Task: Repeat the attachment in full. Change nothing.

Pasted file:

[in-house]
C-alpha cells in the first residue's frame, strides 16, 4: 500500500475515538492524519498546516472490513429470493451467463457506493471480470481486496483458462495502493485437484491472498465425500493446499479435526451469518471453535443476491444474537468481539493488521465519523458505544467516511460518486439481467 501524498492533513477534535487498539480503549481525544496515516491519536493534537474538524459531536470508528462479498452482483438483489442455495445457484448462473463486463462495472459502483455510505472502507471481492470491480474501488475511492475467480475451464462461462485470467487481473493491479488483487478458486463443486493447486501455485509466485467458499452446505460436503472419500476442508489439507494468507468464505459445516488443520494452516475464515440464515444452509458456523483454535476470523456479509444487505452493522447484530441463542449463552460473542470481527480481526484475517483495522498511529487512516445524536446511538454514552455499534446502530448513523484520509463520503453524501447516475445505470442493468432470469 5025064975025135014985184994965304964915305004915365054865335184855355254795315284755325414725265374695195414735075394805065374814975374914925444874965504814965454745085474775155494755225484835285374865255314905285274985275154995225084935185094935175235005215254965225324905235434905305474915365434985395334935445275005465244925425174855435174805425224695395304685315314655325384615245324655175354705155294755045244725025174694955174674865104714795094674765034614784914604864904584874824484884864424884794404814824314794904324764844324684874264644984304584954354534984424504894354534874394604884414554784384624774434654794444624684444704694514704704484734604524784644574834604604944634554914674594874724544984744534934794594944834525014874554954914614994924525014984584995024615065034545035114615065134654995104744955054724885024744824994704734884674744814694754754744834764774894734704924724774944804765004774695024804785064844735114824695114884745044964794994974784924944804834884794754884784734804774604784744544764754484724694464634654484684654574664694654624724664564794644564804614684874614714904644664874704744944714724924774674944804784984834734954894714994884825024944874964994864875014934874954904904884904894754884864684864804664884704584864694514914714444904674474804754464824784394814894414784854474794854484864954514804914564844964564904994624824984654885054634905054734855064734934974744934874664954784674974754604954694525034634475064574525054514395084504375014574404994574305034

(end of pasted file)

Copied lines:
[in-house]
C-alpha cells in the first residue's frame, strides 16, 4: 500500500475515538492524519498546516472490513429470493451467463457506493471480470481486496483458462495502493485437484491472498465425500493446499479435526451469518471453535443476491444474537468481539493488521465519523458505544467516511460518486439481467 501524498492533513477534535487498539480503549481525544496515516491519536493534537474538524459531536470508528462479498452482483438483489442455495445457484448462473463486463462495472459502483455510505472502507471481492470491480474501488475511492475467480475451464462461462485470467487481473493491479488483487478458486463443486493447486501455485509466485467458499452446505460436503472419500476442508489439507494468507468464505459445516488443520494452516475464515440464515444452509458456523483454535476470523456479509444487505452493522447484530441463542449463552460473542470481527480481526484475517483495522498511529487512516445524536446511538454514552455499534446502530448513523484520509463520503453524501447516475445505470442493468432470469 5025064975025135014985184994965304964915305004915365054865335184855355254795315284755325414725265374695195414735075394805065374814975374914925444874965504814965454745085474775155494755225484835285374865255314905285274985275154995225084935185094935175235005215254965225324905235434905305474915365434985395334935445275005465244925425174855435174805425224695395304685315314655325384615245324655175354705155294755045244725025174694955174674865104714795094674765034614784914604864904584874824484884864424884794404814824314794904324764844324684874264644984304584954354534984424504894354534874394604884414554784384624774434654794444624684444704694514704704484734604524784644574834604604944634554914674594874724544984744534934794594944834525014874554954914614994924525014984584995024615065034545035114615065134654995104744955054724885024744824994704734884674744814694754754744834764774894734704924724774944804765004774695024804785064844735114824695114884745044964794994974784924944804834884794754884784734804774604784744544764754484724694464634654484684654574664694654624724664564794644564804614684874614714904644664874704744944714724924774674944804784984834734954894714994884825024944874964994864875014934874954904904884904894754884864684864804664884704584864694514914714444904674474804754464824784394814894414784854474794854484864954514804914564844964564904994624824984654885054634905054734855064734934974744934874664954784674974754604954694525034634475064574525054514395084504375014574404994574305034